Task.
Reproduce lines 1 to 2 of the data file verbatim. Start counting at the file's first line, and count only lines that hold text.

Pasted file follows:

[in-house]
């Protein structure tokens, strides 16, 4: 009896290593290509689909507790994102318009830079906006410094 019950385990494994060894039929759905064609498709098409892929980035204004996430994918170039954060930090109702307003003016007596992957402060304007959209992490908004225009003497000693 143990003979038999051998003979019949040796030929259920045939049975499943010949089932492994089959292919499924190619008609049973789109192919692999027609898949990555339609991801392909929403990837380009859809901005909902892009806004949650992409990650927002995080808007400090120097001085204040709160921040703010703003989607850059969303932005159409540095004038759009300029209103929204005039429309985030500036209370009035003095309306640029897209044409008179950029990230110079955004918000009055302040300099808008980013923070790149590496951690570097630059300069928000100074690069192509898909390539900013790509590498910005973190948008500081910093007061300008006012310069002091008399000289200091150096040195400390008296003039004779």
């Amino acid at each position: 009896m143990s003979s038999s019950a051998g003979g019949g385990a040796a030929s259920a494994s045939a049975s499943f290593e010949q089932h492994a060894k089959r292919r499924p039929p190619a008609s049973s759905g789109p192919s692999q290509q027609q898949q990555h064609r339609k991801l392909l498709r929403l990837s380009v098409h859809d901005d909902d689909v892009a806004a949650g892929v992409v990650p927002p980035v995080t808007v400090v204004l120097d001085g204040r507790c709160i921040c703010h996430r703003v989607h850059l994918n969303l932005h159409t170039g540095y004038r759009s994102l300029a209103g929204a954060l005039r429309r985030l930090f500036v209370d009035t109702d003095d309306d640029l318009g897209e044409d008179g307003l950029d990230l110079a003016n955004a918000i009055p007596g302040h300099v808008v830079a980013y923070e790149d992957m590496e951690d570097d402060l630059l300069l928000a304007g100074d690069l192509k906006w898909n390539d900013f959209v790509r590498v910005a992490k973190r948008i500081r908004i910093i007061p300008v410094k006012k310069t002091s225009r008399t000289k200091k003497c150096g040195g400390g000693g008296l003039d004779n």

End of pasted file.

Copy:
[in-house]
């Protein structure tokens, strides 16, 4: 009896290593290509689909507790994102318009830079906006410094 019950385990494994060894039929759905064609498709098409892929980035204004996430994918170039954060930090109702307003003016007596992957402060304007959209992490908004225009003497000693 143990003979038999051998003979019949040796030929259920045939049975499943010949089932492994089959292919499924190619008609049973789109192919692999027609898949990555339609991801392909929403990837380009859809901005909902892009806004949650992409990650927002995080808007400090120097001085204040709160921040703010703003989607850059969303932005159409540095004038759009300029209103929204005039429309985030500036209370009035003095309306640029897209044409008179950029990230110079955004918000009055302040300099808008980013923070790149590496951690570097630059300069928000100074690069192509898909390539900013790509590498910005973190948008500081910093007061300008006012310069002091008399000289200091150096040195400390008296003039004779």